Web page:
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A Room with a View

By Sara Robertson

The contrast between cool minimalist architecture and warm interior elements, combined with endless city views, make this Hollywood Hills home both breathtaking and completely livable.

When creating a 5,000-square-foot home on a tight lot perched high in the Hollywood Hills, Steve Hermann automatically had one very effective element on his side: the view.

“The view is really the focus of the house,” says Hermann, of Los Angeles-based Steve Hermann Design. The home’s design reflects an updated version of a post-andbeam similar to famed American architect Pierre Koenig’s Stahl House, built in 1959 and known for its floor-to-ceiling plate-glass walls and steel columns. For this project, Hermann incorporated 13-foot-high ceilings with floor-to-ceiling glass walls to give a panoramic view of the city below. “[The architecture and Interior Design] create a sense, when you’re inside the house, of being free of everyday worries,” he says. “You’re kind of floating above the city, but not part of it.”

From the inside out, the house exudes openness. Upon entering the front door, visitors are welcomed into an eight-foot wide hallway that runs 125 feet into a sprawling common area, which includes the kitchen, living room and dining room. “It’s just one enormous space,” Hermann says. To create a continuous flow from the open interior to the exterior, he incorporated gleaming white terrazzo floors that run throughout the house, inside and out. “All my designs are about the continuity of space,” he says, adding that the openness and  indoor/outdoor continuity is ideal for entertaining — one of the client’s objectives.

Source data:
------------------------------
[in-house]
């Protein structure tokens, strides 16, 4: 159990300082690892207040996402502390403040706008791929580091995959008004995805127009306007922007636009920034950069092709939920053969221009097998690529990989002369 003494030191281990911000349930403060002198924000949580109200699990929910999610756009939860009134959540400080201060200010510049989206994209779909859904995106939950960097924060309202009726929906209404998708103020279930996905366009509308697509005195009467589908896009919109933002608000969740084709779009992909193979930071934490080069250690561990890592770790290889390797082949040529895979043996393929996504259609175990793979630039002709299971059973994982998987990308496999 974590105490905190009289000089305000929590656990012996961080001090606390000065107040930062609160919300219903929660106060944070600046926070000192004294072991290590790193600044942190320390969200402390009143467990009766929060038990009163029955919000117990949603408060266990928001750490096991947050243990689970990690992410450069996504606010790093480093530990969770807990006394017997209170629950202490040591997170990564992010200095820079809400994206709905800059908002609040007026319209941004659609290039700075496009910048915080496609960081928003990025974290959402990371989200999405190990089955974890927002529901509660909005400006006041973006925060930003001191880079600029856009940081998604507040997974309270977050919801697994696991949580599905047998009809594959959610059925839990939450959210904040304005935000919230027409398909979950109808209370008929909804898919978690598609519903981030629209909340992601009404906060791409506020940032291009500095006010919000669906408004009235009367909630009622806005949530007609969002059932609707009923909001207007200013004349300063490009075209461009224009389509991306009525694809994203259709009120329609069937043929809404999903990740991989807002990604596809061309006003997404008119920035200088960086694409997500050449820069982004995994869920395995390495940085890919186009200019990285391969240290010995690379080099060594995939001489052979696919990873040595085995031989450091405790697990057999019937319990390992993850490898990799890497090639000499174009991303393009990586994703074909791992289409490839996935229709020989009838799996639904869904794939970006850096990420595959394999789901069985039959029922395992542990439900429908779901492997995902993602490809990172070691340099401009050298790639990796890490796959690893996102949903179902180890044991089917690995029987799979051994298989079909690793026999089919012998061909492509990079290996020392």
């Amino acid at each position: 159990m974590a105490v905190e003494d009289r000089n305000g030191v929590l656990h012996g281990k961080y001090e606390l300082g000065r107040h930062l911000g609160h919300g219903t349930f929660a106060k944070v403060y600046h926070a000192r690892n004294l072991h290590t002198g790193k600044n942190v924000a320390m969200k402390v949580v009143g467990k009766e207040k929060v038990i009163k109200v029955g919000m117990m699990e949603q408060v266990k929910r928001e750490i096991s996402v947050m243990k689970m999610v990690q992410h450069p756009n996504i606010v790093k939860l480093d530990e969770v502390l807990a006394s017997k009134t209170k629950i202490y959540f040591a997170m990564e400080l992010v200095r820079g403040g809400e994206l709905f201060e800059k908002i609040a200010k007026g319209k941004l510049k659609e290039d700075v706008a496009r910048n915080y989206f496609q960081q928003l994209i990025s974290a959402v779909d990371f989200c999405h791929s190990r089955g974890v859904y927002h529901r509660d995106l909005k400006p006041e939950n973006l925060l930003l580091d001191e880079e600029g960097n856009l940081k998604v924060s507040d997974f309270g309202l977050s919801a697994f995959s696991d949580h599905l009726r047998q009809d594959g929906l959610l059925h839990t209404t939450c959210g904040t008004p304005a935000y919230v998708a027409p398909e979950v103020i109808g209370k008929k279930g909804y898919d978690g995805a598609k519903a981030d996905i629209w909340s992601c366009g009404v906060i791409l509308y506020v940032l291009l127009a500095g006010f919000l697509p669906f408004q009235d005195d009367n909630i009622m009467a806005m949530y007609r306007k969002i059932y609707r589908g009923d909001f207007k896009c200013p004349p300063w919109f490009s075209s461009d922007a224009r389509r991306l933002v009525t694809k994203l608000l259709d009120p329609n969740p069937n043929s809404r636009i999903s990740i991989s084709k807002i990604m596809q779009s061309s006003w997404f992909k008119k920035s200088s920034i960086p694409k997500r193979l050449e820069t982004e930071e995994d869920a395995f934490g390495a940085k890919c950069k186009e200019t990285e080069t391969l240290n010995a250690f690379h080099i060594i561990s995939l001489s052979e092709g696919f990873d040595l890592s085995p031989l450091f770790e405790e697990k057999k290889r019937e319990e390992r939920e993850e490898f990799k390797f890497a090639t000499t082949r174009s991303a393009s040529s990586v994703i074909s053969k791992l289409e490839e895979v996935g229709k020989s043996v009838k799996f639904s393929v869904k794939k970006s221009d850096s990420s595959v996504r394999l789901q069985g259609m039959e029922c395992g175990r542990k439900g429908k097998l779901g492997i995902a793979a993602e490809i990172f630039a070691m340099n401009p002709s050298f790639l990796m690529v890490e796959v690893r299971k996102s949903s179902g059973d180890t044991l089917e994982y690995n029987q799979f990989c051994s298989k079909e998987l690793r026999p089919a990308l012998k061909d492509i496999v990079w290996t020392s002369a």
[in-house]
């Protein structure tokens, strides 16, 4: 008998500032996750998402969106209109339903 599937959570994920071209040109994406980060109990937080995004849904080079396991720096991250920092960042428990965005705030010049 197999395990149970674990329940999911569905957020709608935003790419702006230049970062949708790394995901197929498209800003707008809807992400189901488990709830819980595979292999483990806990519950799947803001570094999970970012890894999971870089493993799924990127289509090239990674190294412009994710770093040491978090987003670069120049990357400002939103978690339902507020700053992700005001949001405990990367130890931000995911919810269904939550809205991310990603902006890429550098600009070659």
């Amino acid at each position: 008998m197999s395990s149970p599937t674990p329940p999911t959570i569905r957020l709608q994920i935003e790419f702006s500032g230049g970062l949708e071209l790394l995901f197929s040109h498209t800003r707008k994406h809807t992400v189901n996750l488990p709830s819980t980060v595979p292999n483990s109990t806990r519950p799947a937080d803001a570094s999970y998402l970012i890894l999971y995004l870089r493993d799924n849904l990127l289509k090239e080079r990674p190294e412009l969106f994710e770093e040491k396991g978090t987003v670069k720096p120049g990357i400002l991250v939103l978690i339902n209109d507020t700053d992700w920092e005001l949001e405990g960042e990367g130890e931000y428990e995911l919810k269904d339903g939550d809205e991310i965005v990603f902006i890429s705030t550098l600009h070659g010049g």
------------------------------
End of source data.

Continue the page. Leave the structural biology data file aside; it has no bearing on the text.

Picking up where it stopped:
But working with 13-foot high ceilings and vast walls of glass required creative planning. With such an open floor plan, delineating space was a challenge. To overcome that obstacle, Hermann combined low-slung furniture with large potted trees and plants, large floor-to-ceiling art pieces, and lamps that dropped down from the ceiling. He also created a long bench to serve as a border between the living and dining  areas.

Hermann was tasked with striking a balance between warm and welcoming, and sleek and contemporary. “The space itself is very cool and minimalist,” he says. “I believe in a sense of warm minimalism where the architecture is exceptionally minimalist, but the Interior Design compensates for that and warms up the space to where it becomes livable and enjoyable.”

Hermann used the home’s color palette to achieve that warm minimalism. He chose various hues of gray for the walls, contrasted by light, natural straight-grain oak for the doors, kitchen cabinets, closets and bathrooms. “Besides the neutral white terrazzo floors, you really have these two kinds of contrasting but complementary colors that were the overall theme, instead of having a multitude of colors competing with one another,” Hermann says.

The success of this project has opened several new doors for Hermann to provide similar services for other clients. “The house is something I am very proud of,” he says. “It was a no-holds-barred project. It was an opportunity to design something that was fun and exciting and moved people emotionally. The scale is so different from anything you typically walk into.”

For more information, visit www.iida.org/articles.

Comments

  1. I like that Hermann emphasized the view. I know that I have seen many homes with a great view. The one's that emphasize the view from the inside out always turn out to be better living spaces than the ones that don't.

    http://sfdesigninc.com/ Posted by: sean on 03.05.15 at 09:46

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